Each episode is identified with date of transmission, duration, ratings in millions, and (for 1963-1974 only) archive status.
15 February 1982 | 24'11" | 9.1
16 February 1982 | 24'26" | 9.3
22 February 1982 | 24'24" | 9.9
23 February 1982 | 23'32" | 10.1
Strange lights in the sky are witnessed by a young girl called Elizabeth (Valerie Fyfer) from the window of a 17th-century manor house. She tells Squire John (John Savident), Charles (Anthony Calf) and their servant Ralph (John Baker) what she has seen. Subsequently all the house’s occupants are killed by a mysterious alien intruder.
The TARDIS is behaving erratically and the Doctor blames the fault on the lateral balance cones. He tries to return Tegan to Heathrow in 1981, half an hour before she first entered the TARDIS, but although the ship arrives at the right location it is some 300 years too early. Villagers are burning potassium and sulphur in the woods to ward off the plague. The Doctor, Tegan, Adric and Nyssa meet up with Richard Mace (Michael Robbins), an unemployed actor, who leads them to the safety of a barn. The Doctor notices an ornament made from polygrite around Mace’s neck and recognises it as part of an alien bracelet from a prison planet. When Mace speaks of a comet falling to Earth a few weeks earlier, the Doctor surmises that this might have been a spaceship crashing and that there might be survivors. Lending weight to his theory, Nyssa finds some power packs in the barn.
The barn is owned by Squire John, and Mace takes the travellers to the Squire’s house. The place is deserted, so they decide to have a look around. The Doctor finds a laser mark on a wall by some stairs, but the base of the staircase is apparently blocked by another wall. The Doctor realises that the latter is in fact an energy barrier, and he breaches it. He recognises the smell of soliton gas. The travellers are surprised by an android (Peter Van Dissel), which renders Tegan and Adric unconscious. The Doctor, Nyssa and Mace manage to escape.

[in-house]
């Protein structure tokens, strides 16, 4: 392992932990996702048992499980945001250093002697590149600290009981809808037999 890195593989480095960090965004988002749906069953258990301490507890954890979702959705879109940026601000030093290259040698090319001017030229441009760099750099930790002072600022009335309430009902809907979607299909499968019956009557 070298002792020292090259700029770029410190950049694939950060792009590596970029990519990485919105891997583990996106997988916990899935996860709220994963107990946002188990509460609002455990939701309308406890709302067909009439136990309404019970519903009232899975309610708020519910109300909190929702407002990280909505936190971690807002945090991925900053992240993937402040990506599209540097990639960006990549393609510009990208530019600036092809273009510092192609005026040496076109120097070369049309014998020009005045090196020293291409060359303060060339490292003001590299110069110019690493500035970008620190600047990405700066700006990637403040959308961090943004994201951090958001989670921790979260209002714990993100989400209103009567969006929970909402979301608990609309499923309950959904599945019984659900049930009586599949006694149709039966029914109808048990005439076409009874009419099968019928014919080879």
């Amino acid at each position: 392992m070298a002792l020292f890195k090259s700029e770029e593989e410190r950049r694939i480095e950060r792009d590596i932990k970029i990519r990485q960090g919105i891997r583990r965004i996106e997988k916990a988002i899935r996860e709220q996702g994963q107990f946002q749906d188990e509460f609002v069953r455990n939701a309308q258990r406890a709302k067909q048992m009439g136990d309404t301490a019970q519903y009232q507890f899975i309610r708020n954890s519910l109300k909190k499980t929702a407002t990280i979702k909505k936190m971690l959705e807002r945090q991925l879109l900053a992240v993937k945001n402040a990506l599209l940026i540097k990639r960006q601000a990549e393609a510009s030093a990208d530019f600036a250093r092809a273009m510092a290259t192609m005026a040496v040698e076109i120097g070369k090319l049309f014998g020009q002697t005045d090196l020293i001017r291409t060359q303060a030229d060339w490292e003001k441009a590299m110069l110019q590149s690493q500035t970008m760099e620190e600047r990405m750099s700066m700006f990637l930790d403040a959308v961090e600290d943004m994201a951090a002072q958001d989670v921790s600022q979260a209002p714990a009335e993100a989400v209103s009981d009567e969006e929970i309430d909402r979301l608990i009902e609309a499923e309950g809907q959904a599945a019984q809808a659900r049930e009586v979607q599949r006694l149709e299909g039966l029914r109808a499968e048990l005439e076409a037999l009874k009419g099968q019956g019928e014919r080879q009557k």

The android takes Adric and Tegan to its master, a Terileptil (Michael Melia). The Terileptil questions them.
The Doctor suggests that a sonic booster and frequency modulator might vibrate the android to pieces. Meanwhile the Terileptil orders the local poacher (Neil West) and a group of villagers, all of whom are enslaved to his will by control bracelets worn on their wrists, to capture the Doctor and find the TARDIS.
Mace, Nyssa and the Doctor locate the crashed space shuttle. Its internal lighting is powered by vintaric crystals and still operates. Under attack from the controlled poacher, axeman and wood collector, they escape. Nyssa returns to the TARDIS to construct the sonic device with which to attack the android. The Doctor and Mace meanwhile go to see the miller (James Charlton). He is also under Terileptil control, however, and the two friends are captured by the villagers and held in the barn.
The Terileptil fits Tegan with a control bracelet, but Adric escapes and heads for the TARDIS. The Terileptil then sends the android to get the Doctor and Mace, and they are brought to the Squire’s house. The Terileptil reveals that he and the others in his group are escapees from the tinclavic mines on the planet Raaga. Terileptil law states that imprisonment on Raaga is for life, so the Doctor cannot return them home. Their ship was badly damaged in an asteroid storm, and all but four of them perished in the crash. One of the four who survived has also since died. The Terileptil leader now plans to try to wipe out humanity.
The Doctor and Mace are put in a cell. When the Doctor checks through his pockets to try to find a means of escape, the Terileptil catches him and destroys the sonic screwdriver. The Terileptil then reveals that he plans to infect black rats with a genetically-engineered plague, intended to augment the Black Death that is already spreading across the country. When the Terileptil has gone, the Doctor rescues Tegan and Mace. They are unable to return to the TARDIS, however, as they find that all the exits from the house are sealed.